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MakeShift at a Glance

The MakeShift works like a macropad. Each button motion (up or down) and dial movement (clockwise or counterclockwise) has an event that you can hook up whatever actions you'd like to happen.

Instead of keystrokes or sequences keystrokes, the MakeShift has scripts that run when a button is pressed, or a dial is turned.

Fundamentally, the MakeShift is two things working together: the MakeShift device, and the makeshift-ctrl software.

The keypad that sits on the desk is responsible only for sending the most basic signals to the computer - i.e. 'button 1 pressed'. It is up to makeshift-ctrl to listen for the signal, and responds to those signals by running the scripts that a user (this could be you!) writes.


Out of the box, makeshift-ctrl doesn't do much beyond looking funny and acknowledging button presses. Plugins are used to allow makeshift-ctrl to talk to other software on the computer. This is so that we can keep the installation (and updates) small and bloat-free.

During alpha, plugins will need to be downloaded and then installed. The exact direction of plugin management is not yet set for beta and beyond. There are a number of security issues that are easiest to address at the design stage and addressing them will shape how makeshift-ctrl handles plugins.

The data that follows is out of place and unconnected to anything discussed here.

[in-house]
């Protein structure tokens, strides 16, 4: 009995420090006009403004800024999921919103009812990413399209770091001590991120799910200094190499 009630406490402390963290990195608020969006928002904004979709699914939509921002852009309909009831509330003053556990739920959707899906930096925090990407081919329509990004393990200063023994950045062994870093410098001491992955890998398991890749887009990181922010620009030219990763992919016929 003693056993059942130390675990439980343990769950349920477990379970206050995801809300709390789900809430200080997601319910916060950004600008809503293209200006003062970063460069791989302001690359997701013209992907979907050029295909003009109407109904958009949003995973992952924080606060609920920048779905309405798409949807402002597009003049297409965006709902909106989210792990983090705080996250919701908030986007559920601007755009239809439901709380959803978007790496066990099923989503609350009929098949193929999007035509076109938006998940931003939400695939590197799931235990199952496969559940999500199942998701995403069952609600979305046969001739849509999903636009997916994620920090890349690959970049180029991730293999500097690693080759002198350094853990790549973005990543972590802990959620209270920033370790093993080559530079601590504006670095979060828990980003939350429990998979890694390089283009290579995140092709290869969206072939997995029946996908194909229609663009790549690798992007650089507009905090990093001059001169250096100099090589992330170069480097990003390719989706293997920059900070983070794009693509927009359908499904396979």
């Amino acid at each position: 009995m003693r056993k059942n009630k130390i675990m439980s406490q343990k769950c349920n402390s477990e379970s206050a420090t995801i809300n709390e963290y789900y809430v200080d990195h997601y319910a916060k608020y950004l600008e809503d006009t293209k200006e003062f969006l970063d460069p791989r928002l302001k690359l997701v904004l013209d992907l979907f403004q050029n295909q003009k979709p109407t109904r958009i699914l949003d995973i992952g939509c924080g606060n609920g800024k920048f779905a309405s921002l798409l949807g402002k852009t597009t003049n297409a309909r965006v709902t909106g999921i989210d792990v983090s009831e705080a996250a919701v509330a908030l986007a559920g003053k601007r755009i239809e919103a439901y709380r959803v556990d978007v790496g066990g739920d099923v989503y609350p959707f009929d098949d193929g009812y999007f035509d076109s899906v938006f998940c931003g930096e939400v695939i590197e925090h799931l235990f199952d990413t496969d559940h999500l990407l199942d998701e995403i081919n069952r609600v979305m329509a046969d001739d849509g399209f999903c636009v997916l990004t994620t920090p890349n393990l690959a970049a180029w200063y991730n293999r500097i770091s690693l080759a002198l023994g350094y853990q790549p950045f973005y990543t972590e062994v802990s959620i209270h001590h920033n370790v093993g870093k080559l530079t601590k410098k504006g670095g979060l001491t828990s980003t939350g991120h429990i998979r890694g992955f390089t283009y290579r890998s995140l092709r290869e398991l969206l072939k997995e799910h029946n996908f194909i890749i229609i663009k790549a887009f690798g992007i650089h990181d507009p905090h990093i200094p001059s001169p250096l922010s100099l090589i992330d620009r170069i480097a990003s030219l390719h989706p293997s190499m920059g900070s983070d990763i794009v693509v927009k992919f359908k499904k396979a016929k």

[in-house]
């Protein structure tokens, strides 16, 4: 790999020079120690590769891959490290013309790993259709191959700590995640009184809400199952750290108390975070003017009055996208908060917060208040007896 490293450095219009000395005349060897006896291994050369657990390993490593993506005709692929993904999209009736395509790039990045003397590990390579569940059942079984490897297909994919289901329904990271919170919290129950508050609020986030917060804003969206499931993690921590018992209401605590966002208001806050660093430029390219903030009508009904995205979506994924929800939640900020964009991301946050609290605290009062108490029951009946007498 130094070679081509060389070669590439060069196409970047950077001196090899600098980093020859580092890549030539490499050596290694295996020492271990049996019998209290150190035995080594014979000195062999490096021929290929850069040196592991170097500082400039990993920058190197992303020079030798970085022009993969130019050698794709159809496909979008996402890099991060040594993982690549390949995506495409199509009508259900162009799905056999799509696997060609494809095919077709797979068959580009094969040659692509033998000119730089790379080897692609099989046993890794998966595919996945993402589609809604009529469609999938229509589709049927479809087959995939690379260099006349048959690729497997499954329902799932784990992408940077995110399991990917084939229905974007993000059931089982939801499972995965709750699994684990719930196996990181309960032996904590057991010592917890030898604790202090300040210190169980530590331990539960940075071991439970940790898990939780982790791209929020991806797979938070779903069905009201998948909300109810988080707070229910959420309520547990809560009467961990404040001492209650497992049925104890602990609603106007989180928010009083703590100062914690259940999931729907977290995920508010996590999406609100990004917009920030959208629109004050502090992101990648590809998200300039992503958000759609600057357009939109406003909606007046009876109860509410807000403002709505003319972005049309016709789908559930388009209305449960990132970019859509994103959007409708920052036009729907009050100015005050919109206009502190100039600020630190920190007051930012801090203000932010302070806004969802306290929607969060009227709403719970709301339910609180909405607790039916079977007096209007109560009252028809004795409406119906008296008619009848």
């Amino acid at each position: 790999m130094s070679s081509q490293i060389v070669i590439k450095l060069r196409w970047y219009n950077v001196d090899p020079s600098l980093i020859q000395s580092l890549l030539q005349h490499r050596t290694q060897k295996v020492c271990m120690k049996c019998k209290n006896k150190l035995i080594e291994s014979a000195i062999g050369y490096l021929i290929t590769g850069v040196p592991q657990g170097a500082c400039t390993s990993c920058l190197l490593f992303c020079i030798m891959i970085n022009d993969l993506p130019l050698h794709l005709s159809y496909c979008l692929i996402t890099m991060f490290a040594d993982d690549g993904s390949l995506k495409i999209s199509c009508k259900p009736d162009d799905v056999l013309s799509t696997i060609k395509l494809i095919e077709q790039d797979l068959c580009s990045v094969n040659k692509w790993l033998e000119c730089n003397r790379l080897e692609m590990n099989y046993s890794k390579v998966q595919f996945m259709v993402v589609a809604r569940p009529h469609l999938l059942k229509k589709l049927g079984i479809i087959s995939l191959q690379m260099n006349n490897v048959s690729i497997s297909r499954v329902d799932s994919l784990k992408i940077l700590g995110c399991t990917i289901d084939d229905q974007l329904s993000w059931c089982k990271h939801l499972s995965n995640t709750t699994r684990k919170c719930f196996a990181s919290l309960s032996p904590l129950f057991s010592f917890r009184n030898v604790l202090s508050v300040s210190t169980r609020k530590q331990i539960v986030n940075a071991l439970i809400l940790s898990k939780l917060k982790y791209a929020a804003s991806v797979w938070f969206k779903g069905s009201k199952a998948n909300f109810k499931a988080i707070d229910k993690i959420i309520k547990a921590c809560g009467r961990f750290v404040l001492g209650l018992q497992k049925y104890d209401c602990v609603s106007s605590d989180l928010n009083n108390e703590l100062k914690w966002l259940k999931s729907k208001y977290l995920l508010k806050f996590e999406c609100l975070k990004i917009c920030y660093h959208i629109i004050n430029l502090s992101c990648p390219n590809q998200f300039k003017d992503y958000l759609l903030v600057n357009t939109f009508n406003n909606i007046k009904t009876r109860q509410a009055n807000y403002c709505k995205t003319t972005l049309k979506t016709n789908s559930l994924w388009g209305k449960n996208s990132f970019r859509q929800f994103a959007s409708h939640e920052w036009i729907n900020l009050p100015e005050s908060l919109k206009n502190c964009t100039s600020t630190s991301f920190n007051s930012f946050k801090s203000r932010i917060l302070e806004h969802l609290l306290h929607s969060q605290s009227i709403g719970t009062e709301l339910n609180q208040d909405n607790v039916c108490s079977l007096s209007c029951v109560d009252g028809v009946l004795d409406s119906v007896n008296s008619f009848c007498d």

We do have a good idea of priorities:

  • Plugins must be easily discoverable, both in terms of finding the right plugin, and figuring out how they work
  • The user must be able to easily learn of any security risks as they appear

Some major concerns include:

  • How to verify plugin authors?
  • How to notify users of issues?
  • If there is a compromised plugin, how to roll back versions?
  • How to keep the plugin development process easily accessible despite these requirements?


'User written scripts' are a mouthful, so they've been rebranded. During the makeshift-ctrl alpha, users will be able to write cues in javascript. Once makeshift-ctrl hits beta, we'll be working on a drag and drop interface to really simplify the process of creating and testing out cues.